In their simulation, the Harvard researchers applied algorithms to trial data to approximate results for hypothetical women aged 45, 55, and 75 with stage II breast cancer following breastconserving surgery with positive sentinel lymph nodes. They then were treated with either ALND and whole-breast radiation (BRT) or BRT alone.
The study simulated patients’ axillary recurrence risk, lymphedema, and quality-adjusted life expectancy (QALE). The patients were stratified into two risk groups: “high risk” patients were those with a 30%-60% risk of residual nodal involvement, while “low risk” patients had a <30% risk.
Patients in the high-risk group achieved a 20-year OS of 42% with ALND plus BRT, compared with 38% for BRT alone. The QALE was 14.36 years with ALND plus BRT, versus 13.55 years for BRT alone.
For the low-risk group, there was virtually no difference with ALND. The 20-year OS was 47% with and without ALND, and the QALE was 15.46 years with ALDN and 15.53 without it.
Krishnan said the hypothetical patients in her study would have been eligible for inclusion in ACOSOG Z0011, and therefore would be valuable in deciding upon therapeutic options.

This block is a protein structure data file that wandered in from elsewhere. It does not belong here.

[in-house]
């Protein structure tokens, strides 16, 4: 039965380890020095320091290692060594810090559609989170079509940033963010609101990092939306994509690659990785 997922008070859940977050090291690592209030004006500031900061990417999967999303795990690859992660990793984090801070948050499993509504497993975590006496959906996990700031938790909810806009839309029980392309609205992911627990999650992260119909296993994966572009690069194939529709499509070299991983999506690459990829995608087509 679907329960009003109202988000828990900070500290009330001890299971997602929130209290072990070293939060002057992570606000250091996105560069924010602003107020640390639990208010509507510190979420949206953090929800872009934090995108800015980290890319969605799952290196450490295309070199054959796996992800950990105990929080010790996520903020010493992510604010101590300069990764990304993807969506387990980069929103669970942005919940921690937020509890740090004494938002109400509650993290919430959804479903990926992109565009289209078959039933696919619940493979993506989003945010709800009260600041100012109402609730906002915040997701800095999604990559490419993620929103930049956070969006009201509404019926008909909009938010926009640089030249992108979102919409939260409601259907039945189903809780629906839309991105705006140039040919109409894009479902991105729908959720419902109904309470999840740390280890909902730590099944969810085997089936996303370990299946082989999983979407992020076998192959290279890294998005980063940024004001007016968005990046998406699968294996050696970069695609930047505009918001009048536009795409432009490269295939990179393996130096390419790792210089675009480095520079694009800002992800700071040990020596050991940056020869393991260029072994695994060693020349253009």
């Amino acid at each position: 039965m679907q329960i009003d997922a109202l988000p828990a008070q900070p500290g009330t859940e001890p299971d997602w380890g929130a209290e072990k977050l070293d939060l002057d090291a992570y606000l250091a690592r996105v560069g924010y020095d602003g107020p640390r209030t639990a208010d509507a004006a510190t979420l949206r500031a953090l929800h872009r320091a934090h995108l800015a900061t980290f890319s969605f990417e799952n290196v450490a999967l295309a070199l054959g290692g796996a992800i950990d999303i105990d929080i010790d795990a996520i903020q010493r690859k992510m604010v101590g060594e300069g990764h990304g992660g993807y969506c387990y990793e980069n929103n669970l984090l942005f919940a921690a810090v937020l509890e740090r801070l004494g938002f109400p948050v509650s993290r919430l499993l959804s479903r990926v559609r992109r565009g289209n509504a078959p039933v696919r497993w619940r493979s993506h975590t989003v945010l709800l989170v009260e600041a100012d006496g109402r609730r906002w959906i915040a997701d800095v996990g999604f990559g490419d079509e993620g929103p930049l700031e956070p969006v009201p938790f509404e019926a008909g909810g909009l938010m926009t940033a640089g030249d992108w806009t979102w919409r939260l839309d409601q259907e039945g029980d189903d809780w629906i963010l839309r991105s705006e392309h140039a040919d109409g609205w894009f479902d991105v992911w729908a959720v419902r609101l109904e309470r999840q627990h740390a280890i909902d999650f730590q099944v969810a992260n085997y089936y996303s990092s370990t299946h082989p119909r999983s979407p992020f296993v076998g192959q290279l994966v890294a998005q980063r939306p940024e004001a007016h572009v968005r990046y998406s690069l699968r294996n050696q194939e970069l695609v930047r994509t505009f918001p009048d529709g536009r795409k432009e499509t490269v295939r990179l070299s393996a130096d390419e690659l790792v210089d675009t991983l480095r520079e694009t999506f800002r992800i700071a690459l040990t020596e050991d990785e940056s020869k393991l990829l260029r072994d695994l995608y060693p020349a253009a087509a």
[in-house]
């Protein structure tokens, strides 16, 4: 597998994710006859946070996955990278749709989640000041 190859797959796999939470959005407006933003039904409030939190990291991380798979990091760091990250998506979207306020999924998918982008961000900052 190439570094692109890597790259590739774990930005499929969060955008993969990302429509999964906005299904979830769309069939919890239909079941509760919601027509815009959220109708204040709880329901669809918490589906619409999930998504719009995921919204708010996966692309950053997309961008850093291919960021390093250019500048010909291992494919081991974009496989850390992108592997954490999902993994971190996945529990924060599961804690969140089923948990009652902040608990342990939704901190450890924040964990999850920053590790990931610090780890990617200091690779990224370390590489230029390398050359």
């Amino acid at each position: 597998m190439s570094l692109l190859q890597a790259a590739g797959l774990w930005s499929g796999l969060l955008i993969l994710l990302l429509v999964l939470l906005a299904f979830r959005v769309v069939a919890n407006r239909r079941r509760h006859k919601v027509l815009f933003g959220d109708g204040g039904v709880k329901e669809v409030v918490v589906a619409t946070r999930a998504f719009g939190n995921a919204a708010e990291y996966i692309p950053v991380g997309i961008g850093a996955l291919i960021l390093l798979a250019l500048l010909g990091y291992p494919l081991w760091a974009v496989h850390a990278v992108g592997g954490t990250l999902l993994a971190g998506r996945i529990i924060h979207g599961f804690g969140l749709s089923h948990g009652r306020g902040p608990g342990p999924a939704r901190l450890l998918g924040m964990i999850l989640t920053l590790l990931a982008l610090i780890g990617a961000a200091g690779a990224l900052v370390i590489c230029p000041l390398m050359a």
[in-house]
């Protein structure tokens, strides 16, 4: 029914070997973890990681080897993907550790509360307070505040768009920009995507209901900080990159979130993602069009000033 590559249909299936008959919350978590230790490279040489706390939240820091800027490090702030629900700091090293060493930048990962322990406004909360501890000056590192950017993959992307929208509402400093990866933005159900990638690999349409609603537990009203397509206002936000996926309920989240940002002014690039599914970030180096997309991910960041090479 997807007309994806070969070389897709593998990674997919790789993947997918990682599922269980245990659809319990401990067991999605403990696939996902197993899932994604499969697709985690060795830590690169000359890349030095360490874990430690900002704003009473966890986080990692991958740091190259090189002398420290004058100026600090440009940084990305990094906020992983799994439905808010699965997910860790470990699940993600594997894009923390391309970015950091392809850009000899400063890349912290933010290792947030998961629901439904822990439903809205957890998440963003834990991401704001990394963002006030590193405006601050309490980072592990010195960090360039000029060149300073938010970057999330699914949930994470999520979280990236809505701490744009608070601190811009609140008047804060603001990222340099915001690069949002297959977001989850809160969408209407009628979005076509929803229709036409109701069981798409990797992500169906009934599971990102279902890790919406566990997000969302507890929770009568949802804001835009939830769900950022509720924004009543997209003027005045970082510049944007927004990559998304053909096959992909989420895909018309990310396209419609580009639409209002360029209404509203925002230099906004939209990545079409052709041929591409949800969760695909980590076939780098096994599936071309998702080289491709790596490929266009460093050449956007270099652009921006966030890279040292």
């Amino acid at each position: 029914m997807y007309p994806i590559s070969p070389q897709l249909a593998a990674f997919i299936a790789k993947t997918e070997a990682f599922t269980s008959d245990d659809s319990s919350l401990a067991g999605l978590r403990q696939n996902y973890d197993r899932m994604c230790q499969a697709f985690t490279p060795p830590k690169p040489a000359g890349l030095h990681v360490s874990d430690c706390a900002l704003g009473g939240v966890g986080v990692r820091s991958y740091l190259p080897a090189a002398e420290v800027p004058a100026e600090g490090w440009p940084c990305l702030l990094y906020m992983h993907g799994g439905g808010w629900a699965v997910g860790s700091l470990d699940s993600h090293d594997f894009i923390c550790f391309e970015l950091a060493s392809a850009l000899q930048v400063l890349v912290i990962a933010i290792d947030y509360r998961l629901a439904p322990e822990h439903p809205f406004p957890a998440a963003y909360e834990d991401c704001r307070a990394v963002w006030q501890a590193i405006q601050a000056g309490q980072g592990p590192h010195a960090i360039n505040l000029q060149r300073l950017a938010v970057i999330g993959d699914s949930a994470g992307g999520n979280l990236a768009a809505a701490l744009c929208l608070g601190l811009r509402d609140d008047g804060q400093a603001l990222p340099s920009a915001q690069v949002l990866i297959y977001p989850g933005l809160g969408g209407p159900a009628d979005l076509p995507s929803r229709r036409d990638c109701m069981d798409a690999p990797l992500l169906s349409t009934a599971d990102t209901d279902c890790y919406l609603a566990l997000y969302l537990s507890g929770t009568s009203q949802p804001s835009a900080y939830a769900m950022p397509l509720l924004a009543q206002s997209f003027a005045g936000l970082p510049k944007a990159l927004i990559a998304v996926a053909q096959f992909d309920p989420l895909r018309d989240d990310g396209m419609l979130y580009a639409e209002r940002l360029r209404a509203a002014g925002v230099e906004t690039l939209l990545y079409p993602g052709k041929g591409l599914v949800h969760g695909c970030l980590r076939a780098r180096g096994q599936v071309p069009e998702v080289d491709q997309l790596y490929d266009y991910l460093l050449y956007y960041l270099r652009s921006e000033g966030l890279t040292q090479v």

“While it is not a substitute for clinical data, this simulation can at least inform what options physicians discuss with their patients and give physicians a basis for considering axillary lymph node surgery in patients with high risk of residual nodal disease,” Krishnan said.
- Krishnan MS, Recht A, Bellon JR, et al. Trade-offs associated with axillary lymph node dissection: implications of the eligibility versus enrollment in ACOSOG Z0011. J Clin Oncol. 2012;30(suppl 27; abstr 151).
- Giuliano AE, Hunt KK, Ballman KV, et al. Axillary dissection versus no axillary dissection in women with invasive breast cancer and sentinel node metastasis: a randomized clinical trial. JAMA. 2011;305(6):569-575.
Decision Styles Affect Chemotherapy Use in Older Patients
By Jill Stein
Older women with breast cancer who prefer less input from their physician when deciding on treatment are less likely to receive chemotherapy than women who prefer to rely on their physician to a greater degree, a recent study has found (J Clin Oncol. 2012;30(21):2609-2614).
The data also show that patients whose oncologist had a higher preference for chemotherapy had a greater likelihood of receiving chemotherapy than patients whose oncologist had a low preference.
Jeanne S. Mandelblatt, MD, associate director for population sciences at the Lombardi Comprehensive Cancer Center in Washington, DC, and coworkers elsewhere, examined associations between patient and oncologist decision-making styles and chemotherapy use.
For their study, the investigators used data from women 65 years of age or older who were newly diagnosed with invasive nonmetastatic breast cancer (tumors ≥1 cm) from January 2004 through April 2011 at 75 hospitals or practices affiliated with the Cancer and Leukemia Group B (CALGB) cooperative group.